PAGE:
The One Year® Chronological Bible, NKJV (Tyndale, 2013), May 6
David was obviously introduced to the Bible’s narrative as a teenager. He had no idea, however, that he would be part of that narrative, studied by millions. The Bible narratives chronicle God’s dealings with David, while David’s psalms provide insight into his spiritual formation.
David’s “last words” capture the essence of his life, “Now these are the last words of David. Thus says David the son of Jesse, thus says the man raised up on high, the anointed of the God of Jacob, and the sweet psalmist of Israel” (2 Samuel 23:1). David attributes the expansion of Israel under his leadership to righteousness and the fear of God: “He who rules over men must be just, ruling in the fear of God. And he shall be like the light of the morning when the sun rises, a morning like without clouds, like the tender grass springing out of the earth, by clear shining after rain” (23:3-4).
God, the Most High, chooses David and anoints him as Israel’s second king. David composes dozens of songs that capture the greatness of God and the ups and downs of his own spiritual journey. David’s life reveals that a good life isn’t a perfect life.
- A good life isn’t a perfect walk, but a progressive walk. Though David sins grievously against the LORD, he repents deeply and experiences God’s atoning grace.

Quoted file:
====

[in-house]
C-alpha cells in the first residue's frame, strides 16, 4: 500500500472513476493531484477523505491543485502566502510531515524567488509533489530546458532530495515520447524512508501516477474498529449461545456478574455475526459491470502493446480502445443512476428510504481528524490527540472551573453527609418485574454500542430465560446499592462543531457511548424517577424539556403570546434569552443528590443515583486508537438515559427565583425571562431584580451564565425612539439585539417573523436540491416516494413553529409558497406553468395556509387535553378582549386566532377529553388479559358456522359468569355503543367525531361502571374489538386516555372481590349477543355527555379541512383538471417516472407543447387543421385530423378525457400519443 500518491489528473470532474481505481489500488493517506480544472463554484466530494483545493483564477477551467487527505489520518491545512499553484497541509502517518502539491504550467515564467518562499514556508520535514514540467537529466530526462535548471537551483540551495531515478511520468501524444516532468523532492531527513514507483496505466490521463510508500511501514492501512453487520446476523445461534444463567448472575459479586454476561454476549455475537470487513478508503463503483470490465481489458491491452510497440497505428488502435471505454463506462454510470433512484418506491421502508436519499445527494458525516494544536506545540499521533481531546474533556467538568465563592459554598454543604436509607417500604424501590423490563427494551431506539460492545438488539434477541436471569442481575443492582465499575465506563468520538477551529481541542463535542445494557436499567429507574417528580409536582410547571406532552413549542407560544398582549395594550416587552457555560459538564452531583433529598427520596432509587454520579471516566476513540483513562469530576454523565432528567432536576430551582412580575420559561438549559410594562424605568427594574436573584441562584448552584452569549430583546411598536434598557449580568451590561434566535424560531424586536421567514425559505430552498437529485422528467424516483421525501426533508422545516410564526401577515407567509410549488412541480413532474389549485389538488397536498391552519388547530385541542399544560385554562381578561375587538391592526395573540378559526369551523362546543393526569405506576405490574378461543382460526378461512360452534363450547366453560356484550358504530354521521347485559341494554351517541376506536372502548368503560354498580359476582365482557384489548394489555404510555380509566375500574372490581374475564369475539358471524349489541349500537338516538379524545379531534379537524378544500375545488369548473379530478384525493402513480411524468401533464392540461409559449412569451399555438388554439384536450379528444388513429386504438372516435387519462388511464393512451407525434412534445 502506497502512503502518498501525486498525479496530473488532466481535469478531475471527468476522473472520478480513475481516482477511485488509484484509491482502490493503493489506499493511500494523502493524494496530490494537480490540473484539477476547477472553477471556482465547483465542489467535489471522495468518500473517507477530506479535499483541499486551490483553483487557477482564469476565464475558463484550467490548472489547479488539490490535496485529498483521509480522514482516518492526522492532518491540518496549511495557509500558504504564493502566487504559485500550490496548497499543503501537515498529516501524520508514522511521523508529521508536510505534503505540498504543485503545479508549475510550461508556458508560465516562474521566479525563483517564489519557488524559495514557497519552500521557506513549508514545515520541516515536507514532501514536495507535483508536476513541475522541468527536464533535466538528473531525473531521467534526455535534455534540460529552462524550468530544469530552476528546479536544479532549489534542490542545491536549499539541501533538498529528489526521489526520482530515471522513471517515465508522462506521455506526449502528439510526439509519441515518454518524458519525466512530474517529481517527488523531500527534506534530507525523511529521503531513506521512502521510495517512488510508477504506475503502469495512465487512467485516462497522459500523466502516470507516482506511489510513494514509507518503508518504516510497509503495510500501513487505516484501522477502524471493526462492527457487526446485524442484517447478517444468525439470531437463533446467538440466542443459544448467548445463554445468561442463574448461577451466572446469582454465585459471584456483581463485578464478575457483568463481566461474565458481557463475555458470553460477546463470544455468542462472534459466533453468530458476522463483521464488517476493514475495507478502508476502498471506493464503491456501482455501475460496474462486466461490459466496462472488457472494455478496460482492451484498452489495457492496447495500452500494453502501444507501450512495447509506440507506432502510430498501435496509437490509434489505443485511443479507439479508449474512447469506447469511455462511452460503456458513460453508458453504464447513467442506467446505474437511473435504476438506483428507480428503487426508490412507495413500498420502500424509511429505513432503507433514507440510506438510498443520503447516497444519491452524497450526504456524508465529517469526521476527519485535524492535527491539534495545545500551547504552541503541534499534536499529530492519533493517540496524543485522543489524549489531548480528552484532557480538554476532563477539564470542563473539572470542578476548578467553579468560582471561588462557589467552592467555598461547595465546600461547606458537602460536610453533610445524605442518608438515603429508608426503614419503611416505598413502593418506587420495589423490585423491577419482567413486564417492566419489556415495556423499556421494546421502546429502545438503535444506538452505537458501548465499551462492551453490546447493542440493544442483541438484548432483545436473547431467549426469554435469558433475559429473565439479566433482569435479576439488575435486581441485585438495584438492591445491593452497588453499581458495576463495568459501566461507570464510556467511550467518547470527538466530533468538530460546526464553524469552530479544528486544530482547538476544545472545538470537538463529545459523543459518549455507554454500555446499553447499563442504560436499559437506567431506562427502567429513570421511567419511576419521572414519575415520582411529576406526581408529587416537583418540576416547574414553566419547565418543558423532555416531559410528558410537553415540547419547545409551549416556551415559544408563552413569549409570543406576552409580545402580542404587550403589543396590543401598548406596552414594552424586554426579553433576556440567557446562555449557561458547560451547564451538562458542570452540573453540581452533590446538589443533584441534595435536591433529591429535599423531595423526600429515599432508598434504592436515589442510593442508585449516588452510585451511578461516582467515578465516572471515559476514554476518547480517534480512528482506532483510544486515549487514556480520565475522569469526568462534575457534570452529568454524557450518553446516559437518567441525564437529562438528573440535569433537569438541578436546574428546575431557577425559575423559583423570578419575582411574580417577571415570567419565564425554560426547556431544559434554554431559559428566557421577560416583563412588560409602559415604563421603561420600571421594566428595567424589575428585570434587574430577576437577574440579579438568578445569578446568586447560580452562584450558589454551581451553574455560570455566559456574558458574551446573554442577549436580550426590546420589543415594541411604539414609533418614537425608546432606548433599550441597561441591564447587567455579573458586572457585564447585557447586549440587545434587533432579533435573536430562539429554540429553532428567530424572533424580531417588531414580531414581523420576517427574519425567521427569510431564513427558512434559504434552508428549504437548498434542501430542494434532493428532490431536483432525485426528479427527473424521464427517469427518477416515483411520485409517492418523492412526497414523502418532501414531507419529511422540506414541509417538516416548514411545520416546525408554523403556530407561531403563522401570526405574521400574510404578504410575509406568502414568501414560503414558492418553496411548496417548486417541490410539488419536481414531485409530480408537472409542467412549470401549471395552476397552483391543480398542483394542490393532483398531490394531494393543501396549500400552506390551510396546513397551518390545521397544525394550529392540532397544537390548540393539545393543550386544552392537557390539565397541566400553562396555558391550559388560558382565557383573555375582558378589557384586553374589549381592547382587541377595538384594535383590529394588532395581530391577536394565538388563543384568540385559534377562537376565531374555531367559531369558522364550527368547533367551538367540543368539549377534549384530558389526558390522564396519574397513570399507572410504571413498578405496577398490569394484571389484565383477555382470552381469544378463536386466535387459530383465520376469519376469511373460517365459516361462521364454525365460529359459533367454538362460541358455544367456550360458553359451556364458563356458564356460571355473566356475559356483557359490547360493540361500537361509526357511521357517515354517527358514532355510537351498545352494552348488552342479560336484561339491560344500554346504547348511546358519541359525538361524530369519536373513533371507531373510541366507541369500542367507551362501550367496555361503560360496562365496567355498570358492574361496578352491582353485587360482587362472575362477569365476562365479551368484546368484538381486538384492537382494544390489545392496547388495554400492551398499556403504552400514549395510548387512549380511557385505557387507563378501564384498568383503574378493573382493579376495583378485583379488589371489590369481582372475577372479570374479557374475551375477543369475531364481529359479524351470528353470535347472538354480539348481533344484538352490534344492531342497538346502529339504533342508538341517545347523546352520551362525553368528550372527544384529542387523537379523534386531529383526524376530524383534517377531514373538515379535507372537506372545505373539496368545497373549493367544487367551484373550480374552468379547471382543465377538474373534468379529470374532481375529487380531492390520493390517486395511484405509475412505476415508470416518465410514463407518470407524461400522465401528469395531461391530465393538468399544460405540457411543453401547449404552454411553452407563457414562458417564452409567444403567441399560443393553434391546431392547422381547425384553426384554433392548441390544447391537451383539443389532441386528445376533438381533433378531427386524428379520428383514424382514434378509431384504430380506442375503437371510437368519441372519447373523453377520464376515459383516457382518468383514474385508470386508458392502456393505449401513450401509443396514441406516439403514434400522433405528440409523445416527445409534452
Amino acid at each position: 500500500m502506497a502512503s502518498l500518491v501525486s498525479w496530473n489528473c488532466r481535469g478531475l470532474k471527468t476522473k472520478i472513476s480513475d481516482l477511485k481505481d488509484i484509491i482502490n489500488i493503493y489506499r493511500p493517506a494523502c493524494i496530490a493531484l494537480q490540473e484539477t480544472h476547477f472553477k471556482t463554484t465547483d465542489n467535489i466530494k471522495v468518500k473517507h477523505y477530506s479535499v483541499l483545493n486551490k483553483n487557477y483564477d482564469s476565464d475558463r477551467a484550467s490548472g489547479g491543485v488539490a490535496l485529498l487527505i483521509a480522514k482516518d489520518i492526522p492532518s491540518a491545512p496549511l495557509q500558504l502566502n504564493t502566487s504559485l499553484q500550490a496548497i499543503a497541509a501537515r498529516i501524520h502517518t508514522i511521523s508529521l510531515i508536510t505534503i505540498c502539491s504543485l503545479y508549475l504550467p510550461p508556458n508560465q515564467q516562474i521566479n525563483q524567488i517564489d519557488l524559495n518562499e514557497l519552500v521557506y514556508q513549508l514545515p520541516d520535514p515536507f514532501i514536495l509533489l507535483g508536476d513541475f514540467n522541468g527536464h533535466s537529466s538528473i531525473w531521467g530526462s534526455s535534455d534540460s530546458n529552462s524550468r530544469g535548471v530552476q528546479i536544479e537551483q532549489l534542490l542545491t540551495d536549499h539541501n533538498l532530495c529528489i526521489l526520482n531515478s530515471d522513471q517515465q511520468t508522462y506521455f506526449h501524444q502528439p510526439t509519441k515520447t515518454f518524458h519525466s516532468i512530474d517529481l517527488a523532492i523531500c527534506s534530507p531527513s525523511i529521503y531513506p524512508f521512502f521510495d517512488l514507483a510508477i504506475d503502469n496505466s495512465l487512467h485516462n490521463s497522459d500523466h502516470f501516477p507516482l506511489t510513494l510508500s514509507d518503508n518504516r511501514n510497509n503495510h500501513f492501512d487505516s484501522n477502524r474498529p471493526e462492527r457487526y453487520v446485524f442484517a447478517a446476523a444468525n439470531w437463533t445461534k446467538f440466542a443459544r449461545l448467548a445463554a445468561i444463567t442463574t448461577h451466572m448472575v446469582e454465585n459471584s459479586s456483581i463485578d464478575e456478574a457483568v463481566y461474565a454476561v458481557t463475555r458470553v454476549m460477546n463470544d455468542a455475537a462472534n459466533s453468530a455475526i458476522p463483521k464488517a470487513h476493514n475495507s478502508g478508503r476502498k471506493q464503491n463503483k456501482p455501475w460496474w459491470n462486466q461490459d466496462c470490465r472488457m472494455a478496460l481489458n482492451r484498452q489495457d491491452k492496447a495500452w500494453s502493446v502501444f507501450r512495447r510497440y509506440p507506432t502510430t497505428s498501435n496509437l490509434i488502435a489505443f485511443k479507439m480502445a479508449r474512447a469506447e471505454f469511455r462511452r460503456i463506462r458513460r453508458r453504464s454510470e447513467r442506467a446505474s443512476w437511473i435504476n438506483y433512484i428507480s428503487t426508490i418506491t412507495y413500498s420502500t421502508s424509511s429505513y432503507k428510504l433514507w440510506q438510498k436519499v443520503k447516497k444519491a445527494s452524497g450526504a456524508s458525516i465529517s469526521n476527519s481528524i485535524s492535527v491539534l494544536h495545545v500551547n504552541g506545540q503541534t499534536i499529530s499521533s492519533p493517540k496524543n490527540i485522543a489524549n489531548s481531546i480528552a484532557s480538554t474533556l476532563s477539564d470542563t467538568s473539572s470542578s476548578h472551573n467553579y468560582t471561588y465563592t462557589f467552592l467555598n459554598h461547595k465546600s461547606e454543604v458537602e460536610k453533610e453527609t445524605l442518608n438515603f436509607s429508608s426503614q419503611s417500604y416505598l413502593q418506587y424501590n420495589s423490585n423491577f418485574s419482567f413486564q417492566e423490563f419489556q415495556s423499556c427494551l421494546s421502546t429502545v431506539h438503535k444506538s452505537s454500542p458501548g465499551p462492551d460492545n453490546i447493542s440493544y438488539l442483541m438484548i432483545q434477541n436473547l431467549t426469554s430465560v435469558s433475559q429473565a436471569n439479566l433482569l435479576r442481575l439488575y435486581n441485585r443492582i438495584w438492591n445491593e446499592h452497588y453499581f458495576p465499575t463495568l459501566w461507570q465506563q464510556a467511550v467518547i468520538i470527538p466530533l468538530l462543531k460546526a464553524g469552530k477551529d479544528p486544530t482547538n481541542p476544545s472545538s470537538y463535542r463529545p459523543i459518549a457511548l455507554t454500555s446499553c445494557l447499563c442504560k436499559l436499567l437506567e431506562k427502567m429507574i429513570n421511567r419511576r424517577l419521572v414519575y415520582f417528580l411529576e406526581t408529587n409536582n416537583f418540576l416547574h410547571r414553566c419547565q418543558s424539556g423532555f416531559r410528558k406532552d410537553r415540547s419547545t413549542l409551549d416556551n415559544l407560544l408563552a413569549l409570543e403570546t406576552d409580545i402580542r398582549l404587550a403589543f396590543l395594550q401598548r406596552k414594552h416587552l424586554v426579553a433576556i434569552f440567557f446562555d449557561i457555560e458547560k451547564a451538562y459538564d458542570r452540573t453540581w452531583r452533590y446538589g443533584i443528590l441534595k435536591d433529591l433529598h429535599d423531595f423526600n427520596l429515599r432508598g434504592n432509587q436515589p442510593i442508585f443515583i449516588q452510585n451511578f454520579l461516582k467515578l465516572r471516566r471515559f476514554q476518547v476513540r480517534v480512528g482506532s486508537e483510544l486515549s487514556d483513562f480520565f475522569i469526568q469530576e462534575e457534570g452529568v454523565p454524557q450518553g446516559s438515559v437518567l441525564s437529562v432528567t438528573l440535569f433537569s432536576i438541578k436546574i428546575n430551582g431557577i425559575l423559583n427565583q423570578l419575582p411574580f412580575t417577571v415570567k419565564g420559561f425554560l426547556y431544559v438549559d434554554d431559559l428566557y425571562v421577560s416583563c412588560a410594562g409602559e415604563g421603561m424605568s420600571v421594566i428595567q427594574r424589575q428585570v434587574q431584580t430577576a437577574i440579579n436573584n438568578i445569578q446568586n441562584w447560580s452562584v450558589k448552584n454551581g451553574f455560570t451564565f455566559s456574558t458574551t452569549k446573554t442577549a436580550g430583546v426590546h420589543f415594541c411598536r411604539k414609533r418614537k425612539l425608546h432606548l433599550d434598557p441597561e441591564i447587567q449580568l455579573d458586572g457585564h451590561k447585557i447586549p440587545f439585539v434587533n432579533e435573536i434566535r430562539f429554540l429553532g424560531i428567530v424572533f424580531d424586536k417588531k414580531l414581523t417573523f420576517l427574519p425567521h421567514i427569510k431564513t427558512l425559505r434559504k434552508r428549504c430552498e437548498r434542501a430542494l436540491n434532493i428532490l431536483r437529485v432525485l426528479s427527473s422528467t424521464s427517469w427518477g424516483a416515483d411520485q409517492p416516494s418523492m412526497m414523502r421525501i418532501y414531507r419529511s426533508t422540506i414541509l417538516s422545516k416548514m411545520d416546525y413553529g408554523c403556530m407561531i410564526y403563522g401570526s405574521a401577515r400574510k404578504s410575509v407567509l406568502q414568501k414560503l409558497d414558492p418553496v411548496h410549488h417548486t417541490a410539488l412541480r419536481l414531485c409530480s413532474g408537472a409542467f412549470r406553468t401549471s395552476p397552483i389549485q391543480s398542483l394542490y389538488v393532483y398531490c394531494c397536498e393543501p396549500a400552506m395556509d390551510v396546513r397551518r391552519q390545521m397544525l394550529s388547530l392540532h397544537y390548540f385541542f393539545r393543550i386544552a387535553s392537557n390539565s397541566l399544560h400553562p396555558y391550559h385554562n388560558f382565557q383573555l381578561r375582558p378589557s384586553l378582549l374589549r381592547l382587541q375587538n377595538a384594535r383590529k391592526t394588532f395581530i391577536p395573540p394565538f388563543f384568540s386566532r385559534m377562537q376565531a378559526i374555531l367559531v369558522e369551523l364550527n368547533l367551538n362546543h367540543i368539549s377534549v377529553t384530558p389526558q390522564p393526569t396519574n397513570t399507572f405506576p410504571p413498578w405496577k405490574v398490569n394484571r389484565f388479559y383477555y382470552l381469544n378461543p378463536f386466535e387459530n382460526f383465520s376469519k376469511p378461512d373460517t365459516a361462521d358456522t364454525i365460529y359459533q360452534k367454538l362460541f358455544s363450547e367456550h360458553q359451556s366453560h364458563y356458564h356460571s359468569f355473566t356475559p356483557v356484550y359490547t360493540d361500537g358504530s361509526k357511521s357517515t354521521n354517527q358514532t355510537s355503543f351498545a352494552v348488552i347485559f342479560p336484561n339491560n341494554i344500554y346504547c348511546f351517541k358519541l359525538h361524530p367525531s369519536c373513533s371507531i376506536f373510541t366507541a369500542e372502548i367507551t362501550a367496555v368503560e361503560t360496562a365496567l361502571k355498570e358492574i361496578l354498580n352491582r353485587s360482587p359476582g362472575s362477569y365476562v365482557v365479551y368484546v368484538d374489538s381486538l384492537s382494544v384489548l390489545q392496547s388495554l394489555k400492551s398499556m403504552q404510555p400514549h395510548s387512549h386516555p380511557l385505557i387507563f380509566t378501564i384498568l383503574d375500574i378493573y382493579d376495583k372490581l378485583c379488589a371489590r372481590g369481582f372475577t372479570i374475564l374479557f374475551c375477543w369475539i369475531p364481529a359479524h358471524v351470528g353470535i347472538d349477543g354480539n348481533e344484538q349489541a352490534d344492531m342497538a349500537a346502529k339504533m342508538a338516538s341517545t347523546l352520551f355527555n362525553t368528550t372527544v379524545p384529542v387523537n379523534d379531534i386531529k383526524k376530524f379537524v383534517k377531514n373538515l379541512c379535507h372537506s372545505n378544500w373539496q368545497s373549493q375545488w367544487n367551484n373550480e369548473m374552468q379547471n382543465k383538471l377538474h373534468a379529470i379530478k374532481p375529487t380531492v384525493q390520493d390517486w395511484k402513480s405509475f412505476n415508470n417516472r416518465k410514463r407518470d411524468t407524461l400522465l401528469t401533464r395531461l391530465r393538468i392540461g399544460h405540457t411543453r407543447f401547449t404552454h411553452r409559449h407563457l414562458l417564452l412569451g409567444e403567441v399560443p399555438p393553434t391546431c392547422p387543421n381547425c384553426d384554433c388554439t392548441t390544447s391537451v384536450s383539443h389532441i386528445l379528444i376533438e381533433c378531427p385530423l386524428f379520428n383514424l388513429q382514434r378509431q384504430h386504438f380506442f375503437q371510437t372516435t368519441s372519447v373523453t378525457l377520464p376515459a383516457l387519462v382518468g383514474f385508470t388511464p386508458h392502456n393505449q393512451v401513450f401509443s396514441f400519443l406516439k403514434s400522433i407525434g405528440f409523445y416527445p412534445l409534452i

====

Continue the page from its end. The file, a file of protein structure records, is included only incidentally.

- A good life is one lived in process—getting to know God and finding one’s place in His Story. David walks with God in the midst of fighting battles and loving people. He experiences much heartache along the way, but he never turns his back on God and His unfailing love.
- A good life continues beyond death. “Yet He has made with me an everlasting covenant, ordered in all things and secure” (23:5). God’s promise to David extends beyond David to future generations. David likewise instructs Solomon to continue showing kindness to Barzillai for his faithfulness when David fled from Absalom (1 Kings 2:7).
- A good life worships the Living God. Though music plays an integral part in worship, worship begins in the heart of one who knows God, regardless of singing and instrumental talent.
- A good life doesn’t “burn all of his bridges” during his lifetime. David makes his son responsible for justice regarding Joab, “Therefore do according to your wisdom, and do not let his gray hair go down to the grave in peace” (2:6), and Shimei’s betrayal, “Do not hold him guiltless . . . but bring his gray hair down to the grave in blood” (2:9).
Goodness of life has little to do with goodness in life, but with knowing God in the process. Many “good” people don’t live a good life, but all those who know the Lord Jesus, follow Him with passionate devotion, and live out His story enjoy the true good life.
Questions from today’s chronological Bible reading(1 Kings 2:1-12; 2 Samuel 23:1-7; 1 Chronicles 29:26-30; Psalm 4; Psalm 5; Psalm 6; Psalm 8; Psalm 9; Psalm 11):
What does David communicate about those in leadership in his last words (2 Sam. 23:1-7)?
David reveals his innermost being through the psalms that he writes. How does what David shares encourage believers today?
The psalms written by David reveal how David fought to maintain faith in God in spite of the prosperity of those who opposed him. What does his battle for faith reveal about those seeking to walk with God?